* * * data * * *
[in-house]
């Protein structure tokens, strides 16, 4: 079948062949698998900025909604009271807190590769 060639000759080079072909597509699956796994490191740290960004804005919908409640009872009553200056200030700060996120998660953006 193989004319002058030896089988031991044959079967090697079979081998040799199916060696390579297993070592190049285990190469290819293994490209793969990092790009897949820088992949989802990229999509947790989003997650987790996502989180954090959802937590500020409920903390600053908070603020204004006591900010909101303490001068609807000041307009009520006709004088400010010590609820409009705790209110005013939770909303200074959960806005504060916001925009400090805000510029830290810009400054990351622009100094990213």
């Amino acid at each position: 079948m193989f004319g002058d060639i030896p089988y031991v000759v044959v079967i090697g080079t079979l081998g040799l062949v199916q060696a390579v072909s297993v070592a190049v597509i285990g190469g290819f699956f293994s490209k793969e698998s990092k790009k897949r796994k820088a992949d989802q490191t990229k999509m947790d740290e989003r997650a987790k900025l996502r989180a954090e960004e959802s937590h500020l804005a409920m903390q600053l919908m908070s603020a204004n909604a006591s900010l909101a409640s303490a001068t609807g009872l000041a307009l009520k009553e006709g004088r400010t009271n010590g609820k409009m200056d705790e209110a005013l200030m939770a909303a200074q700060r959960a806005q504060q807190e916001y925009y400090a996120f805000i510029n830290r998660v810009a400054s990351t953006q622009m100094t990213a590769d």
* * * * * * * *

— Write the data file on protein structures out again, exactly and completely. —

[in-house]
């Protein structure tokens, strides 16, 4: 079948062949698998900025909604009271807190590769 060639000759080079072909597509699956796994490191740290960004804005919908409640009872009553200056200030700060996120998660953006 193989004319002058030896089988031991044959079967090697079979081998040799199916060696390579297993070592190049285990190469290819293994490209793969990092790009897949820088992949989802990229999509947790989003997650987790996502989180954090959802937590500020409920903390600053908070603020204004006591900010909101303490001068609807000041307009009520006709004088400010010590609820409009705790209110005013939770909303200074959960806005504060916001925009400090805000510029830290810009400054990351622009100094990213």
């Amino acid at each position: 079948m193989f004319g002058d060639i030896p089988y031991v000759v044959v079967i090697g080079t079979l081998g040799l062949v199916q060696a390579v072909s297993v070592a190049v597509i285990g190469g290819f699956f293994s490209k793969e698998s990092k790009k897949r796994k820088a992949d989802q490191t990229k999509m947790d740290e989003r997650a987790k900025l996502r989180a954090e960004e959802s937590h500020l804005a409920m903390q600053l919908m908070s603020a204004n909604a006591s900010l909101a409640s303490a001068t609807g009872l000041a307009l009520k009553e006709g004088r400010t009271n010590g609820k409009m200056d705790e209110a005013l200030m939770a909303a200074q700060r959960a806005q504060q807190e916001y925009y400090a996120f805000i510029n830290r998660v810009a400054s990351t953006q622009m100094t990213a590769d």